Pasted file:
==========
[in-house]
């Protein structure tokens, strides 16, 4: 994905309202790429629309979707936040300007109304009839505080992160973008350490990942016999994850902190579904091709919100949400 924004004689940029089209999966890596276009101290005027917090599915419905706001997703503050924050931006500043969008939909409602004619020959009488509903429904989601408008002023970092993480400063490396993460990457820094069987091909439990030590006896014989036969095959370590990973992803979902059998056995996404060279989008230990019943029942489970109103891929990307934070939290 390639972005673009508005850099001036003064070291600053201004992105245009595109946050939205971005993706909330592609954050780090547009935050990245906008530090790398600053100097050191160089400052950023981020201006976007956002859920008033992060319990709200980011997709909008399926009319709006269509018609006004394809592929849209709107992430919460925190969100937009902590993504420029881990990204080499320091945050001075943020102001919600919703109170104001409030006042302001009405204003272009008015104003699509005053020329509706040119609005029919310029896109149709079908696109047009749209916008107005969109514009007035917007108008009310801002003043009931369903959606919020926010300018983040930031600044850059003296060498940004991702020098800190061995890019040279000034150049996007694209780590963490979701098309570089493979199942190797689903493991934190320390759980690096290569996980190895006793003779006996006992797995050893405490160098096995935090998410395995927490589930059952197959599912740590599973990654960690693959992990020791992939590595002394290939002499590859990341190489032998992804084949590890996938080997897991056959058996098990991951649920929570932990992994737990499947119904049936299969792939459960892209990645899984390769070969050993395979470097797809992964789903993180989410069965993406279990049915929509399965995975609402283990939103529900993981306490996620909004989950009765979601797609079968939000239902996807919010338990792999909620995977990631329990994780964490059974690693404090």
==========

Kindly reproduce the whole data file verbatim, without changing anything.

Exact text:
[in-house]
């Protein structure tokens, strides 16, 4: 994905309202790429629309979707936040300007109304009839505080992160973008350490990942016999994850902190579904091709919100949400 924004004689940029089209999966890596276009101290005027917090599915419905706001997703503050924050931006500043969008939909409602004619020959009488509903429904989601408008002023970092993480400063490396993460990457820094069987091909439990030590006896014989036969095959370590990973992803979902059998056995996404060279989008230990019943029942489970109103891929990307934070939290 390639972005673009508005850099001036003064070291600053201004992105245009595109946050939205971005993706909330592609954050780090547009935050990245906008530090790398600053100097050191160089400052950023981020201006976007956002859920008033992060319990709200980011997709909008399926009319709006269509018609006004394809592929849209709107992430919460925190969100937009902590993504420029881990990204080499320091945050001075943020102001919600919703109170104001409030006042302001009405204003272009008015104003699509005053020329509706040119609005029919310029896109149709079908696109047009749209916008107005969109514009007035917007108008009310801002003043009931369903959606919020926010300018983040930031600044850059003296060498940004991702020098800190061995890019040279000034150049996007694209780590963490979701098309570089493979199942190797689903493991934190320390759980690096290569996980190895006793003779006996006992797995050893405490160098096995935090998410395995927490589930059952197959599912740590599973990654960690693959992990020791992939590595002394290939002499590859990341190489032998992804084949590890996938080997897991056959058996098990991951649920929570932990992994737990499947119904049936299969792939459960892209990645899984390769070969050993395979470097797809992964789903993180989410069965993406279990049915929509399965995975609402283990939103529900993981306490996620909004989950009765979601797609079968939000239902996807919010338990792999909620995977990631329990994780964490059974690693404090």